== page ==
Washington: Astronomers have created a detailed map of the Moon combining observations in visible and ultraviolet wavelengths that shows a treasure trove of areas rich in titanium ores.
Not only is titanium a valuable element, it is key to helping scientists unravel the mysteries of the Moon’s interior.
“Looking up at the Moon, its surface appears painted with shades of grey, at least to the human eye. But with the right instruments, the Moon can appear colourful,” said Mark Robinson, of Arizona State University.
“The maria appear reddish in some places and blue in others. Although subtle, these colour variations tell us important things about the chemistry and evolution of the lunar surface. They indicate the titanium and iron abundance, as well as the maturity of a lunar soil,” he stated.
The Lunar Reconnaissance Orbiter Camera (LROC) Wide Angle Camera (WAC) is imaging the surface in seven different wavelengths at a resolution of between 100 and 400 meters per pixel.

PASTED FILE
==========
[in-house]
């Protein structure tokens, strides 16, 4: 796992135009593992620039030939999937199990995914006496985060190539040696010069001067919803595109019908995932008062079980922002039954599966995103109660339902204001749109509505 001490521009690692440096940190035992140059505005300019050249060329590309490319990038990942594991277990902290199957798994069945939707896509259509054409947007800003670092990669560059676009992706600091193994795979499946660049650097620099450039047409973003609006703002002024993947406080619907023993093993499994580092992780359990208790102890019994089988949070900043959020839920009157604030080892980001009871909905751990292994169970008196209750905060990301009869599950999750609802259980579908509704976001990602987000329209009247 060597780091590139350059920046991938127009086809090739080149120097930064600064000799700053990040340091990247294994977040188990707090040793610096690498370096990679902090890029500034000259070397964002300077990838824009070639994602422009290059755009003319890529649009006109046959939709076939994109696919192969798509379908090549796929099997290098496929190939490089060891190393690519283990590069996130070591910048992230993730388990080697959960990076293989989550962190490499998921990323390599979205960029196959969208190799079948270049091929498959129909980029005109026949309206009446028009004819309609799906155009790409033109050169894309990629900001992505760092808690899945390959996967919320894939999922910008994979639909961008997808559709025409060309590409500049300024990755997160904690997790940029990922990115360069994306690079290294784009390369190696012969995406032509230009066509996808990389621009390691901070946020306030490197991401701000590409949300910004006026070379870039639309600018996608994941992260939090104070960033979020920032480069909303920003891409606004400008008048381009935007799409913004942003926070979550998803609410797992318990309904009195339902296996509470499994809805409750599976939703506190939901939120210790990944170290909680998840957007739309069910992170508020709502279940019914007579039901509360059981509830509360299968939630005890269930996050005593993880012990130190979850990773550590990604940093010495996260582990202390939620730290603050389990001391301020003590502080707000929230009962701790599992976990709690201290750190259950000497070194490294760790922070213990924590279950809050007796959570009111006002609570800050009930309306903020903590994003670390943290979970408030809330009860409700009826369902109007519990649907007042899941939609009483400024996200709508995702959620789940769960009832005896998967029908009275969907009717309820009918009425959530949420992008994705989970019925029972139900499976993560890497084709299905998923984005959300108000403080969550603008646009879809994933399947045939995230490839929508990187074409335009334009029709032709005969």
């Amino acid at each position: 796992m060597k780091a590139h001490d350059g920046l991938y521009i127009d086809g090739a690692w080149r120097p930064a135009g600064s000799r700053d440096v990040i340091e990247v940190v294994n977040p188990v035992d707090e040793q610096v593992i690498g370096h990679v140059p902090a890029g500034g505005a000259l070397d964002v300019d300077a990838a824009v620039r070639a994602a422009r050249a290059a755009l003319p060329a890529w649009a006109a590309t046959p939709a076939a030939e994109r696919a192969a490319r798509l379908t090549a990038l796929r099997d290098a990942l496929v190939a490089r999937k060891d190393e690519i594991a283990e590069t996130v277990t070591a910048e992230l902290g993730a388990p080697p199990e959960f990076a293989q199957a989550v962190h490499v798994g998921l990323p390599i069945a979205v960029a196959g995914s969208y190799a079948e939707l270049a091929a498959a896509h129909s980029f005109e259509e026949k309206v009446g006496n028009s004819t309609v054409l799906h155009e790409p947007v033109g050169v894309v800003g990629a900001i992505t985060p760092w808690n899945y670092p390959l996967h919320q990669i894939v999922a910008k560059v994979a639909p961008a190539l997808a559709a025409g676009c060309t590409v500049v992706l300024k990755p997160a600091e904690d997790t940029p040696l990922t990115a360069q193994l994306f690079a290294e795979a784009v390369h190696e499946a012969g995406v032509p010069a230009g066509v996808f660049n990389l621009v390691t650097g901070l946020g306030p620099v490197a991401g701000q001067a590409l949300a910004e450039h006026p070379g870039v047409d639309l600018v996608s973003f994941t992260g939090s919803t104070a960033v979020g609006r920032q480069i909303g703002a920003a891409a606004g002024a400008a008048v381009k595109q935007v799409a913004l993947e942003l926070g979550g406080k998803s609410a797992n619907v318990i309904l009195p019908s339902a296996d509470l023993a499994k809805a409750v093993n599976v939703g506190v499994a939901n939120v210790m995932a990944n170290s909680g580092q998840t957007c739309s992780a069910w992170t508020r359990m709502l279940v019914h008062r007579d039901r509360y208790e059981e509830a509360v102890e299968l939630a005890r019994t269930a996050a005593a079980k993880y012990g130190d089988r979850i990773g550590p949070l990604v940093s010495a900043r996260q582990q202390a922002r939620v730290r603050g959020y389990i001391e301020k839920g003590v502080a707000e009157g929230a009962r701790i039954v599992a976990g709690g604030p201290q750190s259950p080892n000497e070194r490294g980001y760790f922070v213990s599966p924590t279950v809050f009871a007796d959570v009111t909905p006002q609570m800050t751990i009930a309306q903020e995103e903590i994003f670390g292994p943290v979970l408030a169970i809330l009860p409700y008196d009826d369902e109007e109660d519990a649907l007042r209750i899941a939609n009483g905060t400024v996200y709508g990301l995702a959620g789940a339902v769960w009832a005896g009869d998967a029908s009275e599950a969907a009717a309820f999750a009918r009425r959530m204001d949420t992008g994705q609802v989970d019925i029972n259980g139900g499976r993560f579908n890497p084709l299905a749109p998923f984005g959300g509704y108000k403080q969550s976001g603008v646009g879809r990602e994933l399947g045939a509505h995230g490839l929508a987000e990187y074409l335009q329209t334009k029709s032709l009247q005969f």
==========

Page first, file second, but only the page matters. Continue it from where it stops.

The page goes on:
Robinson’s team constructed a mosaic from around 4,000 LROC WAC images collected over one month.
Using the technique they had developed with the Hubble imagery, they used the WAC ratio of the brightness in the ultraviolet to visible light to deduce titanium abundance, backed up by surface samples gathered by Apollo and Luna missions.
The highest titanium abundances in similar kinds of rocks on Earth are around one percent or less.
The new map shows that in the maria, titanium abundances range from about one percent to a little more than ten percent.
In the highlands, everywhere titanium is less than one percent. The new titanium values match those measured in the ground samples to about one percent.
The finding will be presented at the joint meeting of the European Planetary Science Congress and the American Astronomical Society’s Division for Planetary Sciences.